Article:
Bexar County 7 (100%) 7 (100%)

Source: Office of Court Administration (February 19, 1997)

Racial Make-up of Texas District Courts
Area White Hispanic African American Asian
American
Native American Total
Statewide 351 (88%) 35 (9%) 10 (3%) 396 (100%)
Harris County 56 (95%) 1 (2%) 2 (3%) 59 (100%)
Dallas County 31 (85%) 2 (5%) 4 (10%) 37 (100%)
Tarrant County 23 (96%) 1 (4%) 24 (100%)
Bexar County 14 (74%) 4 (21%) 1 (5%) 19 (100%)

Source: Office of Court Administration (February 19, 1997)

Racial Make-up of Texas' Highest Courts
Area White Hispanic African American Asian
American
Native American Total
Supreme Court 8 (89%) 1 (11%) 9 (100%)
Court Court of Criminal Appeals 8 (89%) 1 (11%) 9 (100%)

Source: Office of Court Administration (February 19, 1997)

SB 409/SJR 23 by Senator Rodney Ellis

Texas Judicial Selection Reform Fact Sheet

SB 409/SJR 23 would establish a non-partisan system for choosing Texas' appellate and district court judges. The plan would require voter approval to amend the Texas constitution.

Appointment and Approval Elections for Appellate Judges

All appellate judges -- the Texas Supreme Court, the Court of Criminal Appeals and the 14 Courts of Appeals -- would be appointed by the Governor.

The Governor's appellate judge appointments would be subject to Senate confirmation.

Two years following confirmation, an appellate judge would have to be approved by the voters. No other candidates would be running against the judge. If approved by the voters at this first election, the judge would serve six more years. The appellate judge would then face re-approval by the voters in uncontested elections every six years.

If an appellate judge is ever rejected by the voters, the Governor would appoint a new judge for that seat and the process would begin again.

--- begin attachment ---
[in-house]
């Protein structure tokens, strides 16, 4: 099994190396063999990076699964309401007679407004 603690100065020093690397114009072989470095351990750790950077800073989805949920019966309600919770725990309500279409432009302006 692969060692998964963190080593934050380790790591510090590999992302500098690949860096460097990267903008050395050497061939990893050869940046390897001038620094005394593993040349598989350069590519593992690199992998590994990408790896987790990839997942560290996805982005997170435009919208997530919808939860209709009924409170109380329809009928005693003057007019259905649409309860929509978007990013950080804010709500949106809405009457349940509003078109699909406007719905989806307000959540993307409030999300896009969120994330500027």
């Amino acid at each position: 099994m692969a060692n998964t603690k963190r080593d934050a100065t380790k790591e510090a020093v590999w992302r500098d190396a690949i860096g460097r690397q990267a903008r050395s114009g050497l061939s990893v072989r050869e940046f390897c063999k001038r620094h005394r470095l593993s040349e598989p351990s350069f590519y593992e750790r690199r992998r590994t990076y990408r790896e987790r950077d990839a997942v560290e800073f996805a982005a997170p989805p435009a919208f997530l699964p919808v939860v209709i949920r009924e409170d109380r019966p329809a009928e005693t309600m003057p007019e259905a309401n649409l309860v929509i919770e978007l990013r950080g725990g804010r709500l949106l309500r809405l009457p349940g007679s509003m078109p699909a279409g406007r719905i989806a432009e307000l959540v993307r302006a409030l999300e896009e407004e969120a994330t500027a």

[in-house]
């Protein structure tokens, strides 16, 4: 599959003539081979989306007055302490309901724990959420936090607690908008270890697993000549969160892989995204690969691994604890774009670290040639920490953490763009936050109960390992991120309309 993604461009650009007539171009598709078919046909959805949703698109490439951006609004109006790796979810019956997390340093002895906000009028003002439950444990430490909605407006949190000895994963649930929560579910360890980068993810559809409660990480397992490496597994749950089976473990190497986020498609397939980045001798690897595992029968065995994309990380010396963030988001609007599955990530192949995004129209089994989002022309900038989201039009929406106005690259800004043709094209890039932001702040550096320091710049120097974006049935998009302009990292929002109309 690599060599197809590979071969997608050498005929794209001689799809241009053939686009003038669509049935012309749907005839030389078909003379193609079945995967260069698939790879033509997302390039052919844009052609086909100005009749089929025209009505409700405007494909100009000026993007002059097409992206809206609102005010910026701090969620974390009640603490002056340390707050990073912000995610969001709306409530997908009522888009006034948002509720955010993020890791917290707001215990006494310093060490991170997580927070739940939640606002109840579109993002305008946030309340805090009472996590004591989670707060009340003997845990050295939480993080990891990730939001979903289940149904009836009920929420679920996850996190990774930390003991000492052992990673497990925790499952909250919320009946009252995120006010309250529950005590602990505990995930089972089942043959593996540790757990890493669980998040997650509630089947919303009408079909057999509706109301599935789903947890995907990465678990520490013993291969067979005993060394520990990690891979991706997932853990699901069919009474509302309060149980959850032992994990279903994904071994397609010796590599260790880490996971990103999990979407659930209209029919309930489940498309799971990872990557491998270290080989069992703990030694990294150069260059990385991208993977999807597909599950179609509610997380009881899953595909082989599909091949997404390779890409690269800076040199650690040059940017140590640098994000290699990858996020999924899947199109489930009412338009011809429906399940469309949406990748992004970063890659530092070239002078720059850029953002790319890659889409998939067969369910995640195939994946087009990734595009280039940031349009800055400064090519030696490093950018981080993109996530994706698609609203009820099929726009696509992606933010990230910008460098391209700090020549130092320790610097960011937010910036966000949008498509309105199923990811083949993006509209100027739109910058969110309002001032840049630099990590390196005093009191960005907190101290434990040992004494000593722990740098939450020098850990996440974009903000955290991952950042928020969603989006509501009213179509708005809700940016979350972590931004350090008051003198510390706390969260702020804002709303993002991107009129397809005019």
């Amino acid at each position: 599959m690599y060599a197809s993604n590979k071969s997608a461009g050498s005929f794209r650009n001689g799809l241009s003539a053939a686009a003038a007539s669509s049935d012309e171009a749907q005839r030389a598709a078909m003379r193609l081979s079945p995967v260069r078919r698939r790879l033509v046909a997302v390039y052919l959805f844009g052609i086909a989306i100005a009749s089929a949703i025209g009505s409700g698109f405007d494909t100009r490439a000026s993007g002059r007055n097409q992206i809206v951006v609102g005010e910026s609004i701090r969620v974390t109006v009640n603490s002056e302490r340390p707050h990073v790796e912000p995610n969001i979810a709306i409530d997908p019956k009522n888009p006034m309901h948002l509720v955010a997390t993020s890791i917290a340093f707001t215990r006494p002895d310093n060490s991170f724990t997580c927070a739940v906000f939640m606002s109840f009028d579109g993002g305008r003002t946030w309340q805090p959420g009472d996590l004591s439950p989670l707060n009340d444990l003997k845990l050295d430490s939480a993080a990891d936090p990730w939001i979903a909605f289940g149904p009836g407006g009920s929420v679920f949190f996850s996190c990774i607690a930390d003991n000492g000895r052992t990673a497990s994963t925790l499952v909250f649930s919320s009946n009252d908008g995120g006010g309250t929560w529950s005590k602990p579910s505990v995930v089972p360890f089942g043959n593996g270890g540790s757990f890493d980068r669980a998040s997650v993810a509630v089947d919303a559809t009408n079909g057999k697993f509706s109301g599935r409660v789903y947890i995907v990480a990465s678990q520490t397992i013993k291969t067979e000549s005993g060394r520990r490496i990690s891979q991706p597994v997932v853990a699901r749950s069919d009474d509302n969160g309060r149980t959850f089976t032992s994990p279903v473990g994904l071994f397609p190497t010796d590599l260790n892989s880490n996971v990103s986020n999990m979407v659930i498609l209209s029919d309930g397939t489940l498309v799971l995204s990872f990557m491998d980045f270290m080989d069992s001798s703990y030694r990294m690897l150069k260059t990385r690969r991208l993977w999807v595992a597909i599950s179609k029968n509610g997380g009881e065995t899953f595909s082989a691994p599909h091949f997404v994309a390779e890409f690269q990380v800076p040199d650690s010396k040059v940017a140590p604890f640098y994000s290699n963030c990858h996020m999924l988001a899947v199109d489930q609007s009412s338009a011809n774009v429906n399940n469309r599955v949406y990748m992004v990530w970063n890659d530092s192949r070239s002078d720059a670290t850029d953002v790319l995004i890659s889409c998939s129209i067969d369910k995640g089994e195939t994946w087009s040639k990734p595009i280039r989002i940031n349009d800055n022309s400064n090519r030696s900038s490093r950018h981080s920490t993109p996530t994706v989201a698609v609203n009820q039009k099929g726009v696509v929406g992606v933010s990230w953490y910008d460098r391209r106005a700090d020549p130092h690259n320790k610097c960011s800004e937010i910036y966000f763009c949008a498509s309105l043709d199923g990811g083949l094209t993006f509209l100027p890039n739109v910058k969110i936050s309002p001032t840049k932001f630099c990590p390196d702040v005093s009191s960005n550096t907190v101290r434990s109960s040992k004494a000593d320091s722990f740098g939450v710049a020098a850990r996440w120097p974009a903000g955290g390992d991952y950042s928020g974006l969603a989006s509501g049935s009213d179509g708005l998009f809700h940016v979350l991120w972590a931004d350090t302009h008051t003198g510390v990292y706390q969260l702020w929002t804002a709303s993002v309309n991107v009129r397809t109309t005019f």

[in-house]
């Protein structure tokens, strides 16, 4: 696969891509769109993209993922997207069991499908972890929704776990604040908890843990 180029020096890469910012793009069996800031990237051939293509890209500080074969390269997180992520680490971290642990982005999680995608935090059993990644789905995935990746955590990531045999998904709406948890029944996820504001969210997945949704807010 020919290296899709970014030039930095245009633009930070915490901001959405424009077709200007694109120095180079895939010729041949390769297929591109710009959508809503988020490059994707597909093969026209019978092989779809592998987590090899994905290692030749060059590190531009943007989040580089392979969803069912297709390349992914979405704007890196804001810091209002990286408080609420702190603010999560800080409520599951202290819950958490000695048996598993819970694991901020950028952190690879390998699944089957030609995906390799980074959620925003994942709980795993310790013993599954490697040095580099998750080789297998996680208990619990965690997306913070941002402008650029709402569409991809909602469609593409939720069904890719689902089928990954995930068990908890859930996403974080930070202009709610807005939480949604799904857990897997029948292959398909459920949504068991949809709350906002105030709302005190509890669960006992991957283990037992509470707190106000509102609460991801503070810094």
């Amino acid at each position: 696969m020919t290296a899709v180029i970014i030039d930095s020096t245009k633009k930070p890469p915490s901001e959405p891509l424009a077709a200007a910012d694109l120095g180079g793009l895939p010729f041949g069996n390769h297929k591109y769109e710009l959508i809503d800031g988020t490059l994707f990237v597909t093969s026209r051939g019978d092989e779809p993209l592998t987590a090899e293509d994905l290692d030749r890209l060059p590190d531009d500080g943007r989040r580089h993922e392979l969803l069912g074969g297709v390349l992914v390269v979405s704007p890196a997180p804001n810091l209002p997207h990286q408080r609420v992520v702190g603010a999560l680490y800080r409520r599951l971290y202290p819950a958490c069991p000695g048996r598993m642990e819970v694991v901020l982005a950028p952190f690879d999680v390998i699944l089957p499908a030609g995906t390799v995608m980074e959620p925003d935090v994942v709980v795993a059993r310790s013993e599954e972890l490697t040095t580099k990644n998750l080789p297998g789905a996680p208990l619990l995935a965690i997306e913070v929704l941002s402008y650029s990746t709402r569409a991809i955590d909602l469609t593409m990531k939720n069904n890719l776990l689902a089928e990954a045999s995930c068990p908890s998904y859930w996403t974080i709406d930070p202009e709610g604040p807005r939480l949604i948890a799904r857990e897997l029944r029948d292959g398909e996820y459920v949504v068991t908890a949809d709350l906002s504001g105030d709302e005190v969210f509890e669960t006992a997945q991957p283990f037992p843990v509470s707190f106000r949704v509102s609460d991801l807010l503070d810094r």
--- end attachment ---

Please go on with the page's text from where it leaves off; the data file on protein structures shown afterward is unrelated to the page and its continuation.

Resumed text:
Non-partisan Election for District Judges

All district judges would be selected using "non-partisan" elections, meaning the political parties would no longer choose candidates and party labels would no longer be used on the ballot.

There would be no runoff if the candidate with the most votes gets at least 30% of the vote. Otherwise, the top two vote-getters would compete in a run-off.

After a district judge is elected in a contested race for the judge's first four-year term, the judge would face the voters for approval in an uncontested election every four years. After the judge has been approved in two uncontested elections, the judge would have to run in a contested election again, and the process would start over. If the judge is ever rejected by the voters, a new judge would be selected in a contested, non-partisan election.

In Texas' most populous counties -- Harris, Dallas, Bexar and Tarrant -- district judge candidates would run their first election in county commissioner precincts. After serving their first term, these judges would face approval by all of the voters in the county in an uncontested election. If a judge in one of these counties is rejected by the voters or decides not to seek approval, a new judge would be selected in a contested election held in the county commissioner's precinct in which the outgoing judge was first selected.

SB 409/SJR 23 would take partisan politics out of judicial elections, promoting informed voting based on the quality and ability of the judicial candidates. The legislation would also increase the ability of minority candidates to compete in judicial elections.